Canonical literature isn’t the only way to learn about America. The bestseller list can be equally as telling. Matthew Kahn is reading 100 years of No. 1 bestsellers from 1913 to 2013. He blogs about the books and discusses the project in an interview with Salon’s Laura Miller. When Miller asks what makes a bestseller, he claims, “A lot of it is just a matter of accessibility. A focus on plot and character rather than structure and the prose itself.”
Mark Twain once said that success in writing requires one to ‘write without pay until somebody offers pay. If nobody offers within three years, the candidate may look upon this circumstance with the most implicit confidence as the sign that sawing wood is what he was intended for.’ To do such writing (while paying off debts from Columbia Journalism School) without some side source of income, means, most likely, coming from an upper middle-class or affluent background with parents who can bankroll you. I’ll state the obvious: There aren’t many poor writers. How could there be? How does one practice writing in abject poverty?
Though Mark Twain first gained notoriety after publishing an essay about a famous jumping frog, the onetime Samuel Clemens didn’t really hit his stride until he became a public speaker, as the money he accrued from reading in front of audiences gave him a steady source of income. At Salon, Ben Tarnoff recounts Twain’s journey to the podium, one laid out more broadly in Tarnoff’s book about a group of San Francisco writers.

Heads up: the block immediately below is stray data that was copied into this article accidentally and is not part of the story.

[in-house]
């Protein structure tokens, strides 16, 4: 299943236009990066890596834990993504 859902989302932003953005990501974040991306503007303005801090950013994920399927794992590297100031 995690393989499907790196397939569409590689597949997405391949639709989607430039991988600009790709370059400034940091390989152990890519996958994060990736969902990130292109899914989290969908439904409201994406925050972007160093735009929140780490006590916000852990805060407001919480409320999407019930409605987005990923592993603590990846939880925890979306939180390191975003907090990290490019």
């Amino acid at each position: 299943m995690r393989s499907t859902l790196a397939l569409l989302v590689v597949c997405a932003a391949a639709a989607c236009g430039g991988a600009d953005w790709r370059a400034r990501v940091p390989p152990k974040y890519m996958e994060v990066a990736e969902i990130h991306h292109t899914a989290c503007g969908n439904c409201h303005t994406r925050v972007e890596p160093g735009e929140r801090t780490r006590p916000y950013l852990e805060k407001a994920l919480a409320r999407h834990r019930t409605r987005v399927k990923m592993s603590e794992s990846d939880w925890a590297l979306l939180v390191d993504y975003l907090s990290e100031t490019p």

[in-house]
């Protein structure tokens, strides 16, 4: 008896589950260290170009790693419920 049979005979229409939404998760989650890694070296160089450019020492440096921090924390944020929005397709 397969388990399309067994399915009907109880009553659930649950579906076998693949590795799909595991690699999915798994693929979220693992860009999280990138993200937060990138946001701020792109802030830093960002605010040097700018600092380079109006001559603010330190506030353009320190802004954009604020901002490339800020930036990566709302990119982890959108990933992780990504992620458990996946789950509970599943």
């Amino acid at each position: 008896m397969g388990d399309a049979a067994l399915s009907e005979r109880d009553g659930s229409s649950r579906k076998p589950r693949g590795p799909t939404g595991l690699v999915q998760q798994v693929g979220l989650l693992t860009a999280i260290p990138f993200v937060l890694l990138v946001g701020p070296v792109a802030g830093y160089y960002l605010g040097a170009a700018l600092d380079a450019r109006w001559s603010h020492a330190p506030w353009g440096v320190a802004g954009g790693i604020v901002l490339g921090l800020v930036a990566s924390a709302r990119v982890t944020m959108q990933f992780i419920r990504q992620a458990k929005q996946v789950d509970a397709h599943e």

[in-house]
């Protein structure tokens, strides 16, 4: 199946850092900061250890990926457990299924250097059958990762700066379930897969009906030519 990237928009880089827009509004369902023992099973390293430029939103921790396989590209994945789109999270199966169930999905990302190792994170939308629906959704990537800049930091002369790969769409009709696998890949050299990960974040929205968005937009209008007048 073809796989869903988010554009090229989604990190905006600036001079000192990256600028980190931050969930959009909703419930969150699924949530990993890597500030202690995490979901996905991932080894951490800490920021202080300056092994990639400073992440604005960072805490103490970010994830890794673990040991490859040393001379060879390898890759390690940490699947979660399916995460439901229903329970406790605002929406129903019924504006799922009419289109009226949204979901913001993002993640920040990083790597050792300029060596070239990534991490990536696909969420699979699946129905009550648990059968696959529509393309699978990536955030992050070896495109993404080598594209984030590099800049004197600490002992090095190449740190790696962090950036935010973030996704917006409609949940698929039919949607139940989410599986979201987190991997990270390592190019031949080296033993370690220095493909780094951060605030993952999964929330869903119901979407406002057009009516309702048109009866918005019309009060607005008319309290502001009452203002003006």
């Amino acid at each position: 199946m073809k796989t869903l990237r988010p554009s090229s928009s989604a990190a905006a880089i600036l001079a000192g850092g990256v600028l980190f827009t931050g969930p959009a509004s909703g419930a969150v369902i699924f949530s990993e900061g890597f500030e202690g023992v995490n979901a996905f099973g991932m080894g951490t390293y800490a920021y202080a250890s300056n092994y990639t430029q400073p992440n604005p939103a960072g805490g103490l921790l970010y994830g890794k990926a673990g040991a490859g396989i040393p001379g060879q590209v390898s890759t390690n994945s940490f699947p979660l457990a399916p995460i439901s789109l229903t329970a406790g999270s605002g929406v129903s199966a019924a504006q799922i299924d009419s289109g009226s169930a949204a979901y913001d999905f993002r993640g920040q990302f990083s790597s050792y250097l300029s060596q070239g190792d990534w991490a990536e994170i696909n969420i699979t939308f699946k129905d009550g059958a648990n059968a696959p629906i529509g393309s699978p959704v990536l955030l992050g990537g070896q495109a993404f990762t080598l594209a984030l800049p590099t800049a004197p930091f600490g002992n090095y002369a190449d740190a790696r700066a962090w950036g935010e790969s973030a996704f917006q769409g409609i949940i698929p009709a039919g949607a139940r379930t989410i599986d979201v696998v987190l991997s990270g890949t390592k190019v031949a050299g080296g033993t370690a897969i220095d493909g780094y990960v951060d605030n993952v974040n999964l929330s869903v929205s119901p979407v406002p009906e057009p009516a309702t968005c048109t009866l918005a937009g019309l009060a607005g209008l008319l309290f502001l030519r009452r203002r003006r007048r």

Most people would assume that the biologist volunteered for the expedition because she wanted to find out what happened to her husband in Area X. And perhaps she does, but what becomes increasingly clear as ANNIHILATION progresses is that Vandermeer has immersed us in a mind that is almost as unusual as the environment it’s studying. This is a woman who has enjoyed life most keenly while crouching alone near some tiny ecosystem — a tide pool, a backyard pond, a vacant lot — watching its residents go about their business for hours on end. She ‘could tell one sea anemone from another in an instant, could have picked out any denizen of those tidal pools from a lineup if it had committed a crime.’
But then there are the novels, and if I can’t quite agree with Rebecca Mead, who in her new book MY LIFE in MIDDLEMARCH, characterizes Eliot’s landscape descriptions as ‘sensually precise,’ there are nevertheless few writers so masterly at describing how landscapes and experiences and other people make us think and feel. Eliot is the Rembrandt of our interior lives, and there have been few novelists since who equal her in that.
As a fiction writer, I’m perpetually in some state of preoccupation. At any given moment, I’m suffering over people who don’t exist—who will never exist. What are these imaginary people doing? How are they going to get out of the imaginary jam I’ve put them in? What are they saying to each other? What is their motivation? At the end of some pretend period of time, will they be changed? Will they become better imaginary people? Clearly, if I weren’t a writer, this kind of thinking would land me in an institution, heavily medicated, doing arts and crafts.
The cartoonist Joe Sacco has a new graphic novel out that uses a twenty-four-foot panorama to depict the first day of the Battle of the Somme. At Salon, Sacco tells Daniel D’Addario that his upbringing in Australia, where the landings at Gallipoli have great patriotic significance, helped to spur his interest in the War to End All Wars. (Related: we interviewed Sacco last year.)
Not-so-breaking news: Books are the best way to store information. CDs, flash memory, hard drives, and other digital storage devices aren’t nearly as durable as good old fashioned paper. So the next time someone says you have too many books, just say it’s your attempt at immortality.